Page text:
Investing in Detroit’s Most Effective Training Providers

Roderick Carter works on the assembly and packing line at an automotive supply facility managed by Goodwill Industries, one of the workforce training providers supported by JPMorgan Chase.

In Detroit, as in other cities around the world, JPMorgan Chase is investing in high-quality training providers that help individuals develop the skills, credentials and experience they need to get on stable and rewarding career pathways.

Since 2014, our support for organizations such as Detroit Employment Solutions Corporation (DESC), Goodwill Industries, EcoWorks, Focus: HOPE, The Greening of Detroit, United Way for Southeastern Michigan and others have helped more than 3,600 Detroiters build in-demand skills.

“The city of Detroit is seeing significant demand in a number of key occupational sectors, and we need to ensure that a pipeline of skilled talent is available to support that demand,” said Nicole Sherard-Freeman, president and CEO of DESC.

Denise Hampton works on the automotive parts supply line at Goodwill Industries.

That is exactly what DESC's Demand Driven Detroit Training program (3DT) — which uses a combination of boot camps, apprenticeships and basic skills accelerator training — is working to do. It focuses on arming participants with skills to enter well-paying jobs in Detroit's fast-growing health care and information technology sectors.

Demand-driven programs like 3DT, and those of our many other partners across the city, are powerful tools for ensuring all Detroiters have the opportunity to share in the rewards of Detroit’s revitalization.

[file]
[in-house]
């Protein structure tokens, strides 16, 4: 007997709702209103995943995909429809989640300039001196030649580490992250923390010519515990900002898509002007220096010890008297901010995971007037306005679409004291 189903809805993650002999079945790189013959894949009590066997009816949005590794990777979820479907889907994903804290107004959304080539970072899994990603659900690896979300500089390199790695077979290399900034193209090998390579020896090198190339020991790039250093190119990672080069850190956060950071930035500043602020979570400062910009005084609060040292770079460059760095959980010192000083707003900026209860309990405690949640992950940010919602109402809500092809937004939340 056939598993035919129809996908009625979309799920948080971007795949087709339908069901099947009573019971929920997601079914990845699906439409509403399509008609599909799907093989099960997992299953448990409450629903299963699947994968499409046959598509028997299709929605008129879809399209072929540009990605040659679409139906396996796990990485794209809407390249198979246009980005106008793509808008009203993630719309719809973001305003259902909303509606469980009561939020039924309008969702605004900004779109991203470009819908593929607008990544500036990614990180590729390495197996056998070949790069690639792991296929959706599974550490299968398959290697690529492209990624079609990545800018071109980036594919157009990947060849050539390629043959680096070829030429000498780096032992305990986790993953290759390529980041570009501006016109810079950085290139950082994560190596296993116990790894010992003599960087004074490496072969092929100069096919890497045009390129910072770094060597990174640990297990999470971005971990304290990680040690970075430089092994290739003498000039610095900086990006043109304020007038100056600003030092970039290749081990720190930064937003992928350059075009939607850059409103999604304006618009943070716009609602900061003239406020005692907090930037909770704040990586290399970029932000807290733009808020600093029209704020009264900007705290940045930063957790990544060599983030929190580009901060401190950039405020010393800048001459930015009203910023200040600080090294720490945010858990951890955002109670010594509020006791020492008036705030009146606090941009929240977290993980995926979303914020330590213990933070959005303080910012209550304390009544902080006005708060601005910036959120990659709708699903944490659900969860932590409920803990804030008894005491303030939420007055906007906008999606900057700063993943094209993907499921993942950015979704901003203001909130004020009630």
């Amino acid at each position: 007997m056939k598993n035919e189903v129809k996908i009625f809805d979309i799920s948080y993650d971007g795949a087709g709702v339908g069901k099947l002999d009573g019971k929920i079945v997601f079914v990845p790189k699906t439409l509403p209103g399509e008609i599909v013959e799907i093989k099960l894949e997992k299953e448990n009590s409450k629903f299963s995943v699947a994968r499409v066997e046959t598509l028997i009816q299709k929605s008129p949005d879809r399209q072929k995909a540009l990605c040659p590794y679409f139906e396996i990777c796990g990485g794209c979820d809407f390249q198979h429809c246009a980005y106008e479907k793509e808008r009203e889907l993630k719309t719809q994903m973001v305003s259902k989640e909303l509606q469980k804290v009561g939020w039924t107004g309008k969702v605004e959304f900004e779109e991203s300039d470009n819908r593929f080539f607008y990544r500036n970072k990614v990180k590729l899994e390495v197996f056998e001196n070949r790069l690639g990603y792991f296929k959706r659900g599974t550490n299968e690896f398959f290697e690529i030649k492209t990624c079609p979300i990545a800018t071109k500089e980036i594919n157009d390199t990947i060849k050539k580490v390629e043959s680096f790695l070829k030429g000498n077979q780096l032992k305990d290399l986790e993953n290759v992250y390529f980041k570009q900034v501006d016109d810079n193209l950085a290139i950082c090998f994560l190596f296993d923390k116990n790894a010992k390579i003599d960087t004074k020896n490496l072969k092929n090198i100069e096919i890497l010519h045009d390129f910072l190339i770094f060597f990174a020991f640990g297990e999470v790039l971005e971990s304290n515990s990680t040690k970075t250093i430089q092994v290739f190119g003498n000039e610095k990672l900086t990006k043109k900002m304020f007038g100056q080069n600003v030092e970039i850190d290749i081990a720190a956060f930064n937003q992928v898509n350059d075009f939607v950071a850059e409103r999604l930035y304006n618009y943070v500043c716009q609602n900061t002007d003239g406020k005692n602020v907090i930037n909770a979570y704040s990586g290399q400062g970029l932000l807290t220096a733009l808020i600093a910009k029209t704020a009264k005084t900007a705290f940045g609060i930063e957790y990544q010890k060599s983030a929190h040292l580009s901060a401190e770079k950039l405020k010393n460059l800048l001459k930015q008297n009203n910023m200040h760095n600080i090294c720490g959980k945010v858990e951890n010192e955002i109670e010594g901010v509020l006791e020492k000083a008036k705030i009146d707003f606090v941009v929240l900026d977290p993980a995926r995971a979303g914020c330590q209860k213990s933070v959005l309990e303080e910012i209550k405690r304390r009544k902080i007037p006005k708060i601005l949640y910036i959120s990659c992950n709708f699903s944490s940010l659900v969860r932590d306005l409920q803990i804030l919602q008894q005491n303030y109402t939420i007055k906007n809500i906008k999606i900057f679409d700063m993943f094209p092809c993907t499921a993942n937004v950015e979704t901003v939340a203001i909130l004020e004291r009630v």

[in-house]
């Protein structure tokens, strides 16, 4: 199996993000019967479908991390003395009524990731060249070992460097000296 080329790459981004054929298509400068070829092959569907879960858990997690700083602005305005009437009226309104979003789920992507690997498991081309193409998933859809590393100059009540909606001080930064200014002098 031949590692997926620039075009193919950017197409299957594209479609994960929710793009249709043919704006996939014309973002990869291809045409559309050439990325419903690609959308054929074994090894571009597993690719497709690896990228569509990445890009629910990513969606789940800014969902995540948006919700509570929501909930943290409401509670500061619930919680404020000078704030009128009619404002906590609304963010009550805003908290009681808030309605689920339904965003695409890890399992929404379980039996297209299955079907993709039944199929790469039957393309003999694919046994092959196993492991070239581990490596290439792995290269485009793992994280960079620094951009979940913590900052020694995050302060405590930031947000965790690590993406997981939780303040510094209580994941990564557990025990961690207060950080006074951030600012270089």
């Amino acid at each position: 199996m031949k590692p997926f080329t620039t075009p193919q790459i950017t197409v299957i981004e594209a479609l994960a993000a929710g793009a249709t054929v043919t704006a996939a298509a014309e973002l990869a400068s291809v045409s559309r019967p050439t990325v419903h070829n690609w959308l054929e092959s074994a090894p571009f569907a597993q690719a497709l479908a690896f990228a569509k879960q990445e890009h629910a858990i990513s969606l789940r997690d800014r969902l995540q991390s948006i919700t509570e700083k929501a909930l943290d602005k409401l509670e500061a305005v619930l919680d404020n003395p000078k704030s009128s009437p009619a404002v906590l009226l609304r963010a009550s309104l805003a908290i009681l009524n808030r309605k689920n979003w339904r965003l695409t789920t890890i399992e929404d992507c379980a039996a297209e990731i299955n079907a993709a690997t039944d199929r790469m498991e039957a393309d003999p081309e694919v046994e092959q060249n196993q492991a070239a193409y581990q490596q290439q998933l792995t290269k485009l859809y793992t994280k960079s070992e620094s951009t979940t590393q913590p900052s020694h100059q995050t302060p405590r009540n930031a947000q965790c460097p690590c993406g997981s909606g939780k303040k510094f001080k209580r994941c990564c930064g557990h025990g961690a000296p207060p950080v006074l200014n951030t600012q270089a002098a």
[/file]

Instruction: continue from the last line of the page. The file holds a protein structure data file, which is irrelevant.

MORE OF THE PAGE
Gregory Davis, a graduate of Focus: Hope, a JPMorgan Chase-supported training program that helps Detroiters build in-demand skills. After completing the program, Davis was hired by Detroit Manufacturing Systems.

Opening the Doors to Opportunity for Detroit’s Youth

Talent is distributed evenly. Opportunity is not.

It's a point Detroit Mayor Mike Duggan, among others, has made, and it’s one that is starkly apparent in Detroit. More than 55 percent of Detroit's children live in poverty. The city has a 30 percent youth unemployment rate — the highest among the 25 largest U.S. metro areas. Only 62 percent of the city’s African-American and 55 percent of its Latino young men are graduating from high school. More than 30 percent of young people in Detroit's lower-income African-American neighborhoods are neither working nor in school.

In Detroit, as in too many communities around the world, young people of color and young people from distressed neighborhoods are being shut out of opportunity. JPMorgan Chase is working to help change that reality.

In 2016 our firm launched New Skills for Youth, a $75 million global initiative to expand high-quality career-focused education programs that lead to well-paying jobs and long-term careers. These programs can truly transform lives by showing students that there are many pathways to success, including ones that do not require pursuing a four-year degree right after high school.

As part of this initiative, we are investing $4 million to support work by the United Way of Southeastern Michigan to strengthen college and career pathways for students at 20 Detroit high schools. JPMorgan Chase joins the Skillman Foundation, the Ford Foundation and the Ford Motor Company Fund as part of a coalition working to connect 10,000 Detroit high school students over the next three years with career education and work experiences to boost employment.

Our support will enable the United Way to expand its Linked Learning initiative, a career-oriented education program. Through Linked Learning's curriculum and work-based learning, students earn credentials, qualifying them for career pathways and college, in growing industries such as advanced manufacturing, health care, information technology, digital communications, engineering and public service.

“As parents fight to encourage their children to stay in school in hopes that they have a brighter future, it's an uphill battle without access and opportunity that our youth can see,” said Sharlonda Buckman, CEO, Detroit Parent Network. “With support from JPMorgan Chase, the Linked Learning approach is an opportunity to affirm parents' resolve to push and support their youth and the relevance of their education experience.”

By creating more opportunities for Detroit’s young people, JPMorgan Chase is helping lay the foundation for a real, lasting and broadly shared recovery.